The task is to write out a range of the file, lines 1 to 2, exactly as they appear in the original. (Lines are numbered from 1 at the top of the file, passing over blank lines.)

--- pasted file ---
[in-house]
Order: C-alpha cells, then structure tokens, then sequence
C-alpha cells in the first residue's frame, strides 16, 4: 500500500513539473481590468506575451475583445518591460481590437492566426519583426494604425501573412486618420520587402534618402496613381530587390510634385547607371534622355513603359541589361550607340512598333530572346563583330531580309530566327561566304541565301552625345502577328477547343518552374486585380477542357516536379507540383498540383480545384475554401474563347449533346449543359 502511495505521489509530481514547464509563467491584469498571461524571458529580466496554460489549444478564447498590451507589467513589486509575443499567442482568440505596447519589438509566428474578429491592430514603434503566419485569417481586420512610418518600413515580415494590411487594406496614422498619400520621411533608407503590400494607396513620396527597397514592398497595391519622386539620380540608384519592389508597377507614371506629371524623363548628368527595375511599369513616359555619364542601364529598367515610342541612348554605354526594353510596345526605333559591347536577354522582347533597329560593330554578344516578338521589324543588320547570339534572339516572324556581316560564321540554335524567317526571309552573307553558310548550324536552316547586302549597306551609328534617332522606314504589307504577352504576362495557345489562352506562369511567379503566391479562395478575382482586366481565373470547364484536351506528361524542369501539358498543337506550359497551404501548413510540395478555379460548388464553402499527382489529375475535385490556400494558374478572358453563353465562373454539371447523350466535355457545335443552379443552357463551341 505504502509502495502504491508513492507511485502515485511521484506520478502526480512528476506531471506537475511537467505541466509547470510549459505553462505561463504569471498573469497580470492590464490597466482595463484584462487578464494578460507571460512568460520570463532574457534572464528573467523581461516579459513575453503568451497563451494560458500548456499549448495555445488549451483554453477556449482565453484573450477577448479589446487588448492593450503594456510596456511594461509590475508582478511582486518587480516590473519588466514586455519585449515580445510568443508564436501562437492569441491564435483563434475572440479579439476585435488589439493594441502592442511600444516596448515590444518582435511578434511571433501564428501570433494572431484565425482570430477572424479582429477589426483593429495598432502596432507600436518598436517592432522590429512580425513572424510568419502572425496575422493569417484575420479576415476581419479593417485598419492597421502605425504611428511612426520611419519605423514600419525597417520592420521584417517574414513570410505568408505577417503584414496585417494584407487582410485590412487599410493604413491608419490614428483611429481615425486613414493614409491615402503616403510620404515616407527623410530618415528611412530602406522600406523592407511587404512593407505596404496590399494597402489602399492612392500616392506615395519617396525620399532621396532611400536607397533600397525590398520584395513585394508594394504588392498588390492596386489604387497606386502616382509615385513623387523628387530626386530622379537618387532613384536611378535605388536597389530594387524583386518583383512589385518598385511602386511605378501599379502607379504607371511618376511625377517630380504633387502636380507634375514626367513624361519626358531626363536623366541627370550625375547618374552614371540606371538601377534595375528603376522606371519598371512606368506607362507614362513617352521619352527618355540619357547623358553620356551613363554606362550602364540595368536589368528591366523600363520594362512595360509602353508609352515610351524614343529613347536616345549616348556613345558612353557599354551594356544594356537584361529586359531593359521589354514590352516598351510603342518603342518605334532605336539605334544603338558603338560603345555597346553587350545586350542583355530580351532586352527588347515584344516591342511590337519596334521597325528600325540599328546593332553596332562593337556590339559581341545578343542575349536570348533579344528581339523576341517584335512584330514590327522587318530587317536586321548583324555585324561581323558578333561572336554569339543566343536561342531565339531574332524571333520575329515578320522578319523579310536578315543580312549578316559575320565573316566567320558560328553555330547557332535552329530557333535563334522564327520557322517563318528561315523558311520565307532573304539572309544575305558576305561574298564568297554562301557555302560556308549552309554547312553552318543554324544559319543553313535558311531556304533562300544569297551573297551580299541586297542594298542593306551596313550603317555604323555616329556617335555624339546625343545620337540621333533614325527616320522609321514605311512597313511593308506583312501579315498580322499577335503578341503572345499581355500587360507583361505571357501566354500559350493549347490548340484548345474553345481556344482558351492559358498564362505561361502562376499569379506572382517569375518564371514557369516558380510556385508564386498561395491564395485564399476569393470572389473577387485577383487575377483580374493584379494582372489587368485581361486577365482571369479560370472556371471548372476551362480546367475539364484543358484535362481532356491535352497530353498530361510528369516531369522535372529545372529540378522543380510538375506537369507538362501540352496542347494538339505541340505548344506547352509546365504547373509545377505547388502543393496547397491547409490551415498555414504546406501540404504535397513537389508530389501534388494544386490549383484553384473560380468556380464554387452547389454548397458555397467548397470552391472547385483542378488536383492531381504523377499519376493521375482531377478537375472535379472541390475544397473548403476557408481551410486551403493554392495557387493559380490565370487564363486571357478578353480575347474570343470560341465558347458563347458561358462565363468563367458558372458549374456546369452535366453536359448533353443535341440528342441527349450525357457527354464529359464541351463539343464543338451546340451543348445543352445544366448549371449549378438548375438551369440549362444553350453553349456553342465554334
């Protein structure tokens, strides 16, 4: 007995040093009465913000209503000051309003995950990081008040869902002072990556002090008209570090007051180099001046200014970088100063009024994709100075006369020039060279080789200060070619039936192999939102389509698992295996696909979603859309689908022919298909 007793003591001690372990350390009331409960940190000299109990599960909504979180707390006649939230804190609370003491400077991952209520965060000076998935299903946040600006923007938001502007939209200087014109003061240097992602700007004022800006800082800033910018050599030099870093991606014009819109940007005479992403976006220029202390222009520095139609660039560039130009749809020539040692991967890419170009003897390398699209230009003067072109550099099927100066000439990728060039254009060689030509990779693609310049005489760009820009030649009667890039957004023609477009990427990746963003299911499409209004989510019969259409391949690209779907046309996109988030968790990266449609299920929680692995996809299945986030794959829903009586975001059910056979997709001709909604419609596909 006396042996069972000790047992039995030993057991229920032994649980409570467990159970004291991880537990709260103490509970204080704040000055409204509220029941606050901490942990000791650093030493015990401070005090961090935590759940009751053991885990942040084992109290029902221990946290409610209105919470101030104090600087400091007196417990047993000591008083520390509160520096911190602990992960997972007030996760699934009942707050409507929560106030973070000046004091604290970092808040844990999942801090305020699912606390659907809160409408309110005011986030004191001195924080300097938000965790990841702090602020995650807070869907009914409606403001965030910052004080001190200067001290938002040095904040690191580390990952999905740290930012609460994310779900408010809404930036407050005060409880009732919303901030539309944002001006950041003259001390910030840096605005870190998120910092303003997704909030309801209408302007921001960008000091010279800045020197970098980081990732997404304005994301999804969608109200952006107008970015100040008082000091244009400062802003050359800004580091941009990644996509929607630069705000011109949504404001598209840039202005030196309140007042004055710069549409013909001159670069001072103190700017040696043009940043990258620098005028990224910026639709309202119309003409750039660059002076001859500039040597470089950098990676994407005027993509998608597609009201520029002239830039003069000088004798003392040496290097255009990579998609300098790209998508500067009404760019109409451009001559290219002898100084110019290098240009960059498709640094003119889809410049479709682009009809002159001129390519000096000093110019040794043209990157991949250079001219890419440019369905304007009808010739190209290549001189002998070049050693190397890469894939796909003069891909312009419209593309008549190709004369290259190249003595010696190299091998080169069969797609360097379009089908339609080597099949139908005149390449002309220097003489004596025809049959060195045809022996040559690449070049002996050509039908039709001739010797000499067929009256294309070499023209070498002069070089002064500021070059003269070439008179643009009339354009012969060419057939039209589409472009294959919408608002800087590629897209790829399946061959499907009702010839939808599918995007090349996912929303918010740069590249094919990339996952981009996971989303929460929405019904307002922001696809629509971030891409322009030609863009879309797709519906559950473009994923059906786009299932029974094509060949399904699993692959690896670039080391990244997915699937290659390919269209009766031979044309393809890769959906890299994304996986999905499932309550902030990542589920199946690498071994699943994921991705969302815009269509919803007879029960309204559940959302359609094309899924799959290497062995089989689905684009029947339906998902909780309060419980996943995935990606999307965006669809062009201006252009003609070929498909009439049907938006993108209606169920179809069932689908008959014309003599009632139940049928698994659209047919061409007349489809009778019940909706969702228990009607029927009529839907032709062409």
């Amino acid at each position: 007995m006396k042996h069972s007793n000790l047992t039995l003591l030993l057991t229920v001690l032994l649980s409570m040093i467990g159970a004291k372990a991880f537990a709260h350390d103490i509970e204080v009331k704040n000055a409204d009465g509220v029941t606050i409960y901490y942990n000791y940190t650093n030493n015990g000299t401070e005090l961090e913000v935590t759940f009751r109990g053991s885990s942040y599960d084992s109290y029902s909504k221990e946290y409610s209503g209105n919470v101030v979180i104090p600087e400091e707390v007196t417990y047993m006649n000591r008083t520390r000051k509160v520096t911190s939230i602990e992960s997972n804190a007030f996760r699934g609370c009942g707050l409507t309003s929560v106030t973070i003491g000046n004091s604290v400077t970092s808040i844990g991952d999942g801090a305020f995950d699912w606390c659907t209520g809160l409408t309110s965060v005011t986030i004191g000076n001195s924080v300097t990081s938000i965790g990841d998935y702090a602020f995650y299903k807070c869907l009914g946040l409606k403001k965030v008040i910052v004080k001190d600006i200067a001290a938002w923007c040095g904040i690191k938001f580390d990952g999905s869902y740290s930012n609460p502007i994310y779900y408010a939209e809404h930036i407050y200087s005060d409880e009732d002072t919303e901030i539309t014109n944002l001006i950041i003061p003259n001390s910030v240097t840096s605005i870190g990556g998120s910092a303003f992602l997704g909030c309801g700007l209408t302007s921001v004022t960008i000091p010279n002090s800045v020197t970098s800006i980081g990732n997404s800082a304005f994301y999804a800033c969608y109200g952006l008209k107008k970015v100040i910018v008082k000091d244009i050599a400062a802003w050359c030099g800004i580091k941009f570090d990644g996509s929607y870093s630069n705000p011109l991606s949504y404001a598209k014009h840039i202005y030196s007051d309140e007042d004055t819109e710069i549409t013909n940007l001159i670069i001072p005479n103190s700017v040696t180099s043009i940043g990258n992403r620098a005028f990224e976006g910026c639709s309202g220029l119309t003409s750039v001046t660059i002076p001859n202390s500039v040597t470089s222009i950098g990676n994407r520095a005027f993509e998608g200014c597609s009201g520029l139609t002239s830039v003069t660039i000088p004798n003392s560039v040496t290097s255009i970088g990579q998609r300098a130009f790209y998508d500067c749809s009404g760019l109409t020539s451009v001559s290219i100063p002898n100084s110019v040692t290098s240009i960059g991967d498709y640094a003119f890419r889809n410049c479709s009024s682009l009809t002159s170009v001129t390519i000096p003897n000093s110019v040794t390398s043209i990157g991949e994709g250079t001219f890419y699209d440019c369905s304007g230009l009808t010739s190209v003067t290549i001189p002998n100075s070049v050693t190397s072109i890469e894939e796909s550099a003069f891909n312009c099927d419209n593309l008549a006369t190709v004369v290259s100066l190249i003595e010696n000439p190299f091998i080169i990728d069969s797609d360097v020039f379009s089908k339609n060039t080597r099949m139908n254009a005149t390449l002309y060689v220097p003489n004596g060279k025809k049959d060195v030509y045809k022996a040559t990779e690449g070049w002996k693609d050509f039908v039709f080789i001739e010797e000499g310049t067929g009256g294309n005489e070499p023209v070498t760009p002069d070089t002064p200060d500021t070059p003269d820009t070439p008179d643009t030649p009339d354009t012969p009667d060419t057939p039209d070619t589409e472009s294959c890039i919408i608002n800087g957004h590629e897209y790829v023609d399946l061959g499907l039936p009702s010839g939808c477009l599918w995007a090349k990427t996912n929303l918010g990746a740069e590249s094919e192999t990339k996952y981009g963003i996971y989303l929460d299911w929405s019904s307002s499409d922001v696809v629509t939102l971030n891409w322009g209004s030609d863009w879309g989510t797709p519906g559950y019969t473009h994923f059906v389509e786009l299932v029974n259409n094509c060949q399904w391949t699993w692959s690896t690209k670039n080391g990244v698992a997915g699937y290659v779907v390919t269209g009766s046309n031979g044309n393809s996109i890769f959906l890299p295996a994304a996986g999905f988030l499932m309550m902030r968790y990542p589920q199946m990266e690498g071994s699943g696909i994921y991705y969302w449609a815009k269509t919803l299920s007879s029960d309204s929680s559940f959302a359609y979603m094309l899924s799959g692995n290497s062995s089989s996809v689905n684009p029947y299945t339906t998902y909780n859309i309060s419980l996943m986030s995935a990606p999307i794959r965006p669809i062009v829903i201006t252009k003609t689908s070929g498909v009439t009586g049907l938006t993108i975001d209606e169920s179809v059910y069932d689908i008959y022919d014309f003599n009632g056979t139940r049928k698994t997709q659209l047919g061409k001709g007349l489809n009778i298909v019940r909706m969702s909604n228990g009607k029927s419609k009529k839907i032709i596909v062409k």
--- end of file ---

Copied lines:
[in-house]
Order: C-alpha cells, then structure tokens, then sequence